Opinion
Executive Skills & Strategy Letter to the Editor

Inventor Calls Science Standards a First Step

April 22, 2013 1 min read
  • Save to favorites
  • Print

To the Editor:

As a boy growing up in the United Kingdom, my learning often began once school was dismissed. On any given day, I could be found disassembling machines—stripping lawn mowers down to parts, then rebuilding them with the purpose of improving them (not always successfully). That was the extent of my after-school education, but it helped to shape my in-school outcomes.

The Afterschool Alliance study released in January outlines three achievable outcomes for after-school programming: the development of interest in, the capacity to productively engage with, and the knowledge to value the goals of science, technology, engineering, or mathematics learning activities. However, some of the findings in the report would have us believe that after-school stem education doesn’t affect the education outcomes of students while in school.

The Next Generation Science Standards are a first step in the right direction to improve in-school stem education (“Standards in Science Unveiled,” April 17, 2013). They inspire young people to explore real-world problems and find solutions through inventive thinking and the application of various scientific disciplines, like engineering, while in the classroom.

I agree that we can’t pique students’ interest in class unless we dispel the myth of white lab coats, complex formulas, beakers, and calculations. Students must understand that stem education is exciting and creative—and the key to solving future problems.

I started my foundation in the United Kingdom in 2002 (and later in the United States) to encourage young minds to use their hands as well as their heads to solve problems and pursue engineering as a career. We do this through after-school clubs and engineering workshops, and by providing our Engineering Box to schools so that students can disassemble a vacuum cleaner to learn how the mechanics work.

If we want to excite children and create a culture of students equipped to tackle the problems of the 21st century, learning-through-doing must be the model, not just the example—in or outside the classroom.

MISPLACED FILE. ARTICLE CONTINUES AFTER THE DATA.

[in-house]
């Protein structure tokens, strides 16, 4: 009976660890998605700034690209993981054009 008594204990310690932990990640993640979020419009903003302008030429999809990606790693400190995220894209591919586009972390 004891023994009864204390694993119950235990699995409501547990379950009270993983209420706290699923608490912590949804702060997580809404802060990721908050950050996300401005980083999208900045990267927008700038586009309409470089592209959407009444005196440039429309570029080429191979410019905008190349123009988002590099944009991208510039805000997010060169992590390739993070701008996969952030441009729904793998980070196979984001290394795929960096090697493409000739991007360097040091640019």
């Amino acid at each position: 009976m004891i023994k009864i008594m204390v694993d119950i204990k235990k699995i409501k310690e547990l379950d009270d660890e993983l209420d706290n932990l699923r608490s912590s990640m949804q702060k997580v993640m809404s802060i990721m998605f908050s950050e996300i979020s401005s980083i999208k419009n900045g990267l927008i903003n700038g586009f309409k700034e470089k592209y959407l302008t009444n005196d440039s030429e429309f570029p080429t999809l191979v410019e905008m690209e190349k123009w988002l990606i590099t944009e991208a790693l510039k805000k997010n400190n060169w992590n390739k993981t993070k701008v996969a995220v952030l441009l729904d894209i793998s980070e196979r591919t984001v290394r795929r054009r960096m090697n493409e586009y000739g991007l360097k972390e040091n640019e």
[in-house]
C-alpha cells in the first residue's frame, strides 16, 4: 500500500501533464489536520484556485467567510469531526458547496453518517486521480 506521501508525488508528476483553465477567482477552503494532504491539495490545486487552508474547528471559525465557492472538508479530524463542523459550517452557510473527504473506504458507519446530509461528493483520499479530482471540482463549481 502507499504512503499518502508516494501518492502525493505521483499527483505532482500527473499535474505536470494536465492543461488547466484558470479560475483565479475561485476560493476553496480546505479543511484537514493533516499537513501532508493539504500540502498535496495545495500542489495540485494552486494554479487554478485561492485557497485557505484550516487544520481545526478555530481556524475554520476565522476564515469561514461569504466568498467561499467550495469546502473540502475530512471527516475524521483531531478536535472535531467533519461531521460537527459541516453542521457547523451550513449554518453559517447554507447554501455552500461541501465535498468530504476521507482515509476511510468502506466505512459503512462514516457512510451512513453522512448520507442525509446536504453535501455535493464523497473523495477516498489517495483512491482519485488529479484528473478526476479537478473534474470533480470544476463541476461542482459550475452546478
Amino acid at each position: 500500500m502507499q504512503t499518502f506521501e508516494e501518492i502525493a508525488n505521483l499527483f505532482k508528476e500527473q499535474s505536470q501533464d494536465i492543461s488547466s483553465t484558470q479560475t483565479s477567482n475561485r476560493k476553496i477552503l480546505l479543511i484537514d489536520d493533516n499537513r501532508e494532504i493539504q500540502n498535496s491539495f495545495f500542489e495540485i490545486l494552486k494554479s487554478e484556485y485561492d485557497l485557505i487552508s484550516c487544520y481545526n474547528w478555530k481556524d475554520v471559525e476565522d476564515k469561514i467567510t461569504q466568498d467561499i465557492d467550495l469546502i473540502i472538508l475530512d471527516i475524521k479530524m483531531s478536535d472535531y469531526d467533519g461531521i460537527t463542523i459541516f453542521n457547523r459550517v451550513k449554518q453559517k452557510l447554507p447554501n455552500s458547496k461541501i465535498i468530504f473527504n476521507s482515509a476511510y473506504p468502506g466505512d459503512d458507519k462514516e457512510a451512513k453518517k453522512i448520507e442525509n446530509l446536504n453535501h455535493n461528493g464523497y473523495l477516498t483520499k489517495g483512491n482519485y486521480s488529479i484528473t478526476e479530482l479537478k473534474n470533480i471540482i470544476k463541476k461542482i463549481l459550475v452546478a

James Dyson

Founder and Chief Engineer

Dyson Inc.

Malmesbury, Wiltshire

United Kingdom

The writer founded the James Dyson Foundation in the United States in 2011 to support design and engineering education.

Related Tags:

A version of this article appeared in the April 24, 2013 edition of Education Week as Inventor Calls Science Standards a First Step

Events

Classroom Technology Webinar Building Better Blended Learning in K-12 Schools
The pandemic and the increasing use of technology in K-12 education it prompted has added renewed energy to the blended learning movement as most students are now learning in school buildings (and will likely continue

EdWeek Top School Jobs

Teacher Jobs
Search over ten thousand teaching jobs nationwide — elementary, middle, high school and more.
View Jobs
Principal Jobs
Find hundreds of jobs for principals, assistant principals, and other school leadership roles.
View Jobs
Administrator Jobs
Over a thousand district-level jobs: superintendents, directors, more.
View Jobs
Support Staff Jobs
Search thousands of jobs, from paraprofessionals to counselors and more.
View Jobs

Read Next

Executive Skills & Strategy 'Genius Hour' Lets Kids Take Charge: Would Einstein Have Liked This?
Teachers open doors for students to fuel their curiosity and pursue passion projects, but educators warn against making it a free-for-all.
10 min read
Quin, Ezra, and Owen participate in genius hour in teacher Melisa Hayes’ 2nd grade class at Avery Elementary School in Hilliard, Ohio.
Quin, Ezra, and Owen participate in genius hour in teacher Melisa Hayes’ 2nd grade class at Avery Elementary School in Hilliard, Ohio.
Maddie McGarvey
Executive Skills & Strategy K12 Inc., Ga. Cyber Academy Contract Battle Brews
Students locked out of their school's computer systems. Educators unable to get access to some students' records. Parents receiving emails asking that they return their children's laptops.
6 min read
Executive Skills & Strategy Report Roundup Research Report: Teaching
Forty percent of what elementary school teachers do on a typical workday could be automated by 2030, predicts a new report by the McKinsey Global Institute.
1 min read
Executive Skills & Strategy One Superintendent's Approach to Pragmatic, Sustainable Tech Leadership
When it comes to school technology, Superintendent Doug Brubaker emphasizes robust infrastructure, regular refresh cycles, and training. Taxpayers and teachers are buying into the practical approach.
7 min read